Tumor markers are blood tests that allow monitoring or tracking of response to treatment. For a tumor marker to be accepted for diagnostic purposes, a high standard of evidence must be met. In a recent retrospective review of markers in 256 patients , HE4 was the most effective of the 9 biomarkers (HE4, CA125, soluble mesothelin-related peptide (SMRP), CA72-4, activin A, inhibin, osteopontin, epidermal growth factor, and serum Her2). HA4 was better than CA125, which is currently the most widely used serum biomarker for detecting ovarian cancer and is the gold standard. Serum HE4 had the highest sensitivity (72.9%) for detecting a malignancy, at the specificity of 95%. When HE4 was combined with CA125, this increased further to yield a sensitivity of 76.4% and a specificity of 95%.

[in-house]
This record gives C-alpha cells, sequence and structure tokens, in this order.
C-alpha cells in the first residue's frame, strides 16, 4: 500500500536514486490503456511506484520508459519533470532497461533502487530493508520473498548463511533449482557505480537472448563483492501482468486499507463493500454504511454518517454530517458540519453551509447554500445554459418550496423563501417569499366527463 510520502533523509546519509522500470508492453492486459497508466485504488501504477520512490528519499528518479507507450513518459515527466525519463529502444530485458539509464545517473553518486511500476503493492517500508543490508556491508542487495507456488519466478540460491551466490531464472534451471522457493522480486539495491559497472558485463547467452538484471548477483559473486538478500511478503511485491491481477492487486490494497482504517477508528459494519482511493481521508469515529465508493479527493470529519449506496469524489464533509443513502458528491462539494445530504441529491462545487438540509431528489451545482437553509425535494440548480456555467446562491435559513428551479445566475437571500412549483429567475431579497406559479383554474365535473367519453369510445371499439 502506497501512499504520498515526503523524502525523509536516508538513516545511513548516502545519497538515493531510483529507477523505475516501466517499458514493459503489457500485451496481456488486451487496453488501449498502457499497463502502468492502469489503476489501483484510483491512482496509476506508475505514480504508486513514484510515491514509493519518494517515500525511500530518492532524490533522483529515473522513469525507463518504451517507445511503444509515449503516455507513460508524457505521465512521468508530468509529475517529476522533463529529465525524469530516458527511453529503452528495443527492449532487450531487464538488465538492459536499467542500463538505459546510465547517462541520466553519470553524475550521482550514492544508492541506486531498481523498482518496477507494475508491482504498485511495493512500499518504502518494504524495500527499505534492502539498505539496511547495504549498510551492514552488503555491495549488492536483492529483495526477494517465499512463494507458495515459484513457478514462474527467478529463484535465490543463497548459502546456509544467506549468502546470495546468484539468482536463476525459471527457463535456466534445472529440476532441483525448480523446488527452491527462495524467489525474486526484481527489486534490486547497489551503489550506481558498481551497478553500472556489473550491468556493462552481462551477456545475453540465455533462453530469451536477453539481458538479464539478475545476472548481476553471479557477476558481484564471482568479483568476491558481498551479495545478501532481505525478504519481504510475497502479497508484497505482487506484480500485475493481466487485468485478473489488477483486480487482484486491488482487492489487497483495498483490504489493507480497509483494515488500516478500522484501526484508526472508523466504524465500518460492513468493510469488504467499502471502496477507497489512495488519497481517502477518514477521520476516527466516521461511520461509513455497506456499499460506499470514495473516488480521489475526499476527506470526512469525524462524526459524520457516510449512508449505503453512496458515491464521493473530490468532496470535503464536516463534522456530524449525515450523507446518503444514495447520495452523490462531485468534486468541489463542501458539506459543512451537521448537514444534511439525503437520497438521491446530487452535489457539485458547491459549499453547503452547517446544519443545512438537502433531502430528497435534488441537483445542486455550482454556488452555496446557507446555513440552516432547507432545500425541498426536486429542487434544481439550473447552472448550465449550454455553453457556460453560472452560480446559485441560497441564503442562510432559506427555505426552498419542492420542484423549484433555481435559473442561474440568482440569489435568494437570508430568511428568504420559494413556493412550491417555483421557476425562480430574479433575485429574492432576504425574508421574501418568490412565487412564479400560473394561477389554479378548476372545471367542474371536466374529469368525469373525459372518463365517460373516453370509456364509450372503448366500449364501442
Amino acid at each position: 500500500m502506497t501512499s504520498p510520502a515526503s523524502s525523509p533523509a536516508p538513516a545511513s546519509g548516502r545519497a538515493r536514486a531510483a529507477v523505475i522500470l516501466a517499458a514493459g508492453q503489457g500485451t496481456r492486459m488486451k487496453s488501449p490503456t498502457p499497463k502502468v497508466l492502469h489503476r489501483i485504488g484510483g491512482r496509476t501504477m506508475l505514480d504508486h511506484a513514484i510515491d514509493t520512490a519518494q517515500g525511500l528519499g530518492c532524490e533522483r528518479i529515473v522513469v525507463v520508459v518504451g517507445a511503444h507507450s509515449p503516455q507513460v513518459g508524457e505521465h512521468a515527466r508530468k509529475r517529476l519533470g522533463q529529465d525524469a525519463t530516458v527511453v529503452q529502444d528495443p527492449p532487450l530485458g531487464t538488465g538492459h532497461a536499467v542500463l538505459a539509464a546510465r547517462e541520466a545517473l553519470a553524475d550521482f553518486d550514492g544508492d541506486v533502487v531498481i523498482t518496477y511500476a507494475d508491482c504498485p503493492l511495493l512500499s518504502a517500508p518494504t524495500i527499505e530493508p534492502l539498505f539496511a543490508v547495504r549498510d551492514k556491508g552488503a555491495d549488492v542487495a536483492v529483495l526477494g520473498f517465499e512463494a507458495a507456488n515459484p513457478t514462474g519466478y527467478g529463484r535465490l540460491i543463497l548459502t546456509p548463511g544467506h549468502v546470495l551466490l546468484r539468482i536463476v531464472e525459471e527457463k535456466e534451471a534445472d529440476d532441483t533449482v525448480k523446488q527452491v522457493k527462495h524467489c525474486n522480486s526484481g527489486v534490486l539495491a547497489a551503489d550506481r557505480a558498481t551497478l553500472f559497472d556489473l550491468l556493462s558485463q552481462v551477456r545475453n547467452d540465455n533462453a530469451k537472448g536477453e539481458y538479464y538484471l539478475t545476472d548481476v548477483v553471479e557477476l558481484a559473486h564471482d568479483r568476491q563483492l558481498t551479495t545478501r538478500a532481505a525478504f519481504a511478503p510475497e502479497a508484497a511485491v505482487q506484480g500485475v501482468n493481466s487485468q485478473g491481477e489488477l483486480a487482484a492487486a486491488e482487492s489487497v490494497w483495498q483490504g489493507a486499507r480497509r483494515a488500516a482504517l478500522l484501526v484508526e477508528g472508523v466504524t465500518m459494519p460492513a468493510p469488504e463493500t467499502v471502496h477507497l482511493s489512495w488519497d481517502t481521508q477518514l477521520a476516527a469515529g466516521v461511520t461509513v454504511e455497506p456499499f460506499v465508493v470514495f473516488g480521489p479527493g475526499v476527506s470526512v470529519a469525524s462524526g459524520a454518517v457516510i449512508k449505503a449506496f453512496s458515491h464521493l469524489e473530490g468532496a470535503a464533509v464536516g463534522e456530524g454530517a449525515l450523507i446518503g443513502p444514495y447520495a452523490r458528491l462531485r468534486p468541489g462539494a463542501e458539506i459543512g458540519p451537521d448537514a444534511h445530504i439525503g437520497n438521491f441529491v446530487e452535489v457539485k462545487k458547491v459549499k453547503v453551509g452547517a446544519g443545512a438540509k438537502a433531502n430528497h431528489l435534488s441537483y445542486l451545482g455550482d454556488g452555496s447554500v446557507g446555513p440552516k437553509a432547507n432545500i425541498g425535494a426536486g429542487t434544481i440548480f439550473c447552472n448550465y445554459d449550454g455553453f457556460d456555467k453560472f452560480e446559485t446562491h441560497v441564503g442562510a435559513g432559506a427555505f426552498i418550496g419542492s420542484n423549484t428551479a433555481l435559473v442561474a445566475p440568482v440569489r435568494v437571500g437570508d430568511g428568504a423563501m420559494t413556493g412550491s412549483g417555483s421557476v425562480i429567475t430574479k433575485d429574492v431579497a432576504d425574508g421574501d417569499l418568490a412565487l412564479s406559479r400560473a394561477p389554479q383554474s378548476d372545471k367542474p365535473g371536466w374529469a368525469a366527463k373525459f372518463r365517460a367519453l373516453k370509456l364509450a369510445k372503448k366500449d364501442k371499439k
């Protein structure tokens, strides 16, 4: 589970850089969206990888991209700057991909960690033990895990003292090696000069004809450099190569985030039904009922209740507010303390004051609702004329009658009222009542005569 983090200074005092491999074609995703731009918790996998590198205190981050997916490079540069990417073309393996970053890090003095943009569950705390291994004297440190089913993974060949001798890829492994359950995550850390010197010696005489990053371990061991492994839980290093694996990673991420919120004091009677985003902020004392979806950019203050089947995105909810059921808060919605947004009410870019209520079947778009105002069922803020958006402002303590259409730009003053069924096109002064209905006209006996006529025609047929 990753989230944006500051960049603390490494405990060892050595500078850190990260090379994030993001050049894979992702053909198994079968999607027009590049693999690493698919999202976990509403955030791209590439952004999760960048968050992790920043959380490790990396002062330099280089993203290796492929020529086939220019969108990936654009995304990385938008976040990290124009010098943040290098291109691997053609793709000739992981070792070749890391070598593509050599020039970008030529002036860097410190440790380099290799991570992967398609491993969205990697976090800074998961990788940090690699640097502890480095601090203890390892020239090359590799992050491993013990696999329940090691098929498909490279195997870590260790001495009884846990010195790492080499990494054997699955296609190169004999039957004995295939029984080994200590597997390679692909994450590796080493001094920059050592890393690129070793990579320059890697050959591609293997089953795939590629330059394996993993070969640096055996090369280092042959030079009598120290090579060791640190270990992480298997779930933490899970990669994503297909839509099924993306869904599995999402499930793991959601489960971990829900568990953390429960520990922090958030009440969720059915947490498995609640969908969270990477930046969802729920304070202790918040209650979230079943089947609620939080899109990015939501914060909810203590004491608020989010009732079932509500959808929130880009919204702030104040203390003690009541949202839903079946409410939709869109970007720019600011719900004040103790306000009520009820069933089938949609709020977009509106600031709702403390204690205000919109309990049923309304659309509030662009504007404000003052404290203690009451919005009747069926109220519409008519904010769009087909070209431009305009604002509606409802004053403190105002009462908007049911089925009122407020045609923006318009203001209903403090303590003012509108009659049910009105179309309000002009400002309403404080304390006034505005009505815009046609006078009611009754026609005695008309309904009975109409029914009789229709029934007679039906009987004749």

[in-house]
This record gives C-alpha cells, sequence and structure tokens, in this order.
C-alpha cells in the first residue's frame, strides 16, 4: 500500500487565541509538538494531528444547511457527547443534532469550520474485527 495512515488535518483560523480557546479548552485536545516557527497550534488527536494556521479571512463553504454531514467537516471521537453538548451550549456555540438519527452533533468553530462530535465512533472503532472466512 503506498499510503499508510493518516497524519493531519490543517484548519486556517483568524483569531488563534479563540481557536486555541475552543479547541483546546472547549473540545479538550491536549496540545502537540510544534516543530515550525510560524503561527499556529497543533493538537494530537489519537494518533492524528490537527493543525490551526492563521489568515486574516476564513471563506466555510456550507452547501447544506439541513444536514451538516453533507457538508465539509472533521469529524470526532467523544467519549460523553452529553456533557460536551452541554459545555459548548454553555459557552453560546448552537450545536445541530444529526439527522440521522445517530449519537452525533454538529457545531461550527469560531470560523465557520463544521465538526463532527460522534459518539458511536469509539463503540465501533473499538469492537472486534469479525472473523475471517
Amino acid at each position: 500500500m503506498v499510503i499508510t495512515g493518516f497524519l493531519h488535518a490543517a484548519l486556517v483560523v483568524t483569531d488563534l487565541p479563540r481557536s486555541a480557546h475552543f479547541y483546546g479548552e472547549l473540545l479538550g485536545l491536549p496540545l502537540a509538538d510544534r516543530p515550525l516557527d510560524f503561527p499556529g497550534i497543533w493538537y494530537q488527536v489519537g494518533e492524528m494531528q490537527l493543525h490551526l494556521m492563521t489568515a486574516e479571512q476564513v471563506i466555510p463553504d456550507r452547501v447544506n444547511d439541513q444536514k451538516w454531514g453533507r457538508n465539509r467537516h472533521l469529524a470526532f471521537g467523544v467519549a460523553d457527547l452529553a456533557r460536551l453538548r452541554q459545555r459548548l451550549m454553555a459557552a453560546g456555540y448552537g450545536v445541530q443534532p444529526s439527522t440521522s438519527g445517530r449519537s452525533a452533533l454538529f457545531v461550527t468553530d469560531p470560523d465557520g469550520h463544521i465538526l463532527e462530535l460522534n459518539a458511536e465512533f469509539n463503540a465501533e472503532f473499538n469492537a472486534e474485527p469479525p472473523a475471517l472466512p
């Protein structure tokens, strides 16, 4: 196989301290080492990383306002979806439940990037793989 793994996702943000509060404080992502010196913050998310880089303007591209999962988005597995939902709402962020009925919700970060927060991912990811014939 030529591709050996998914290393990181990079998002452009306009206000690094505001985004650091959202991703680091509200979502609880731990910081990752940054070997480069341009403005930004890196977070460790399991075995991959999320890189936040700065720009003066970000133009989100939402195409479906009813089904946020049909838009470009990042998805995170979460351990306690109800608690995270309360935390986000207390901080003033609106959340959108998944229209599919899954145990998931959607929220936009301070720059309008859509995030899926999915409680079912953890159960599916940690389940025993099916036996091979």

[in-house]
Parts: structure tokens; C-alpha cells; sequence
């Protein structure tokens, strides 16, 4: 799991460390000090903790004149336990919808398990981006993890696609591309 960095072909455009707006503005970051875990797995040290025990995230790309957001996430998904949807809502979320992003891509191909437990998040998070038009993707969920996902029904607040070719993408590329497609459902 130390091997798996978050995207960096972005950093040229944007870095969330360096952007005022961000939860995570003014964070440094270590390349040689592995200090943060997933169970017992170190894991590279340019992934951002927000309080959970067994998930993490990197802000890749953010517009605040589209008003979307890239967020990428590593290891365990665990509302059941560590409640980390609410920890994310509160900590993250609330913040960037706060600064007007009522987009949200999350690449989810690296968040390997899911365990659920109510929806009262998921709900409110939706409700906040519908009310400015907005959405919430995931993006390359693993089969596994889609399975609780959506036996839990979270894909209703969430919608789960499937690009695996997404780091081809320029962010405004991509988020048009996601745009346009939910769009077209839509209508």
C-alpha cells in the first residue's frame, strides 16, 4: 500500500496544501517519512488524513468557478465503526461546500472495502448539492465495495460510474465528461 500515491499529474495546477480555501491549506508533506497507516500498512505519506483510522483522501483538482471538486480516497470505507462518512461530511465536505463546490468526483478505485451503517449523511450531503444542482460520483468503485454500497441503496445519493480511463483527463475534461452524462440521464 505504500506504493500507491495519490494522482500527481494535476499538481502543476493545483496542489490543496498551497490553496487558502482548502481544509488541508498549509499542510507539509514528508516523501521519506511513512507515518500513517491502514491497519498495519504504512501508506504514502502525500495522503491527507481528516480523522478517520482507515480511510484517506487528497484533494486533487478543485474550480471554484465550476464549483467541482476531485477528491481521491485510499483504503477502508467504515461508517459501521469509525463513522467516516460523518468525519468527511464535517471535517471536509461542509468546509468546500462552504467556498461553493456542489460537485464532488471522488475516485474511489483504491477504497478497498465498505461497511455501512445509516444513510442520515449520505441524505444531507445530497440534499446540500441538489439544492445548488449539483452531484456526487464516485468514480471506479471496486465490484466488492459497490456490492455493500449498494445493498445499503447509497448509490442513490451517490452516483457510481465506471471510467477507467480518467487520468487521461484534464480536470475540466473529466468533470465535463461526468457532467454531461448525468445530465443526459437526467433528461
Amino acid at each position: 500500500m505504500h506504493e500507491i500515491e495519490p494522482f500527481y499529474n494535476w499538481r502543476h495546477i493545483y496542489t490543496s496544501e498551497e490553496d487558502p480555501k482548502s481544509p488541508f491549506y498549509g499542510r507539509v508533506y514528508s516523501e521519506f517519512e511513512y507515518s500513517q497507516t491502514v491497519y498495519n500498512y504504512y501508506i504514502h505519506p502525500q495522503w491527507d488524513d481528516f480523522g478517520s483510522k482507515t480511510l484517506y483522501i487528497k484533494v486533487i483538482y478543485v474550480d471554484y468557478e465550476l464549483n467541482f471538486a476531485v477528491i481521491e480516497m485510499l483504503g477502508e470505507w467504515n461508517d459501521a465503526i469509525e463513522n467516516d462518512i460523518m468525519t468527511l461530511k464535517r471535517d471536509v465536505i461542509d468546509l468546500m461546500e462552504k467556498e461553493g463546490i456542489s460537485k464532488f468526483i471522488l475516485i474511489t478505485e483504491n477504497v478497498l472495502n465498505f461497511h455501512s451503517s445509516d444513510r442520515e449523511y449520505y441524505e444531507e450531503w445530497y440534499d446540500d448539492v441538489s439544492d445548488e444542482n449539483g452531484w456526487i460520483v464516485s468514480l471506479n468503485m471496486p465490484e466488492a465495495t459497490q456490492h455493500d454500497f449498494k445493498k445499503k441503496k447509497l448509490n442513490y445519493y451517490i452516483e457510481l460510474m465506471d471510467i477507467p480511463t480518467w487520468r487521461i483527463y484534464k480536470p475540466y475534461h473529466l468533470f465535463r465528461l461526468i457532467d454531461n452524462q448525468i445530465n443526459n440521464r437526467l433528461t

The combination of both biomarkers added 3.5% to the sensitivity of HE4 alone, and 33.1% to the sensitivity of CA125 alone. HE4 also had the highest sensitivity (45.9%, with a specificity of 95%) for detecting stage 1 disease and differentiating it from benign masses.
There are a number of studies that indicate that this marker may turn out to be useful. However, the currently available information is not sufficient to indicate widespread adoption and clinical use. I am not aware of guideline or consensus statements that recommend adoption and its clinical utility needs to be prospectively proven.
K Huhtinen et al, Serum HE4 concentration differentiates malignant ovarian tumors from ovarian endometriotic cysts 2009 Br J Cancer April 21; 100(8): 1315–1319.
Li J, Dowdy S, Tipton T, Podratz K, Lu WG, Xie X, Jiang SW. HE4 as a biomarker for ovarian and endometrial cancer management.Expert Rev Mol Diagn. 2009 Sep;9(6):555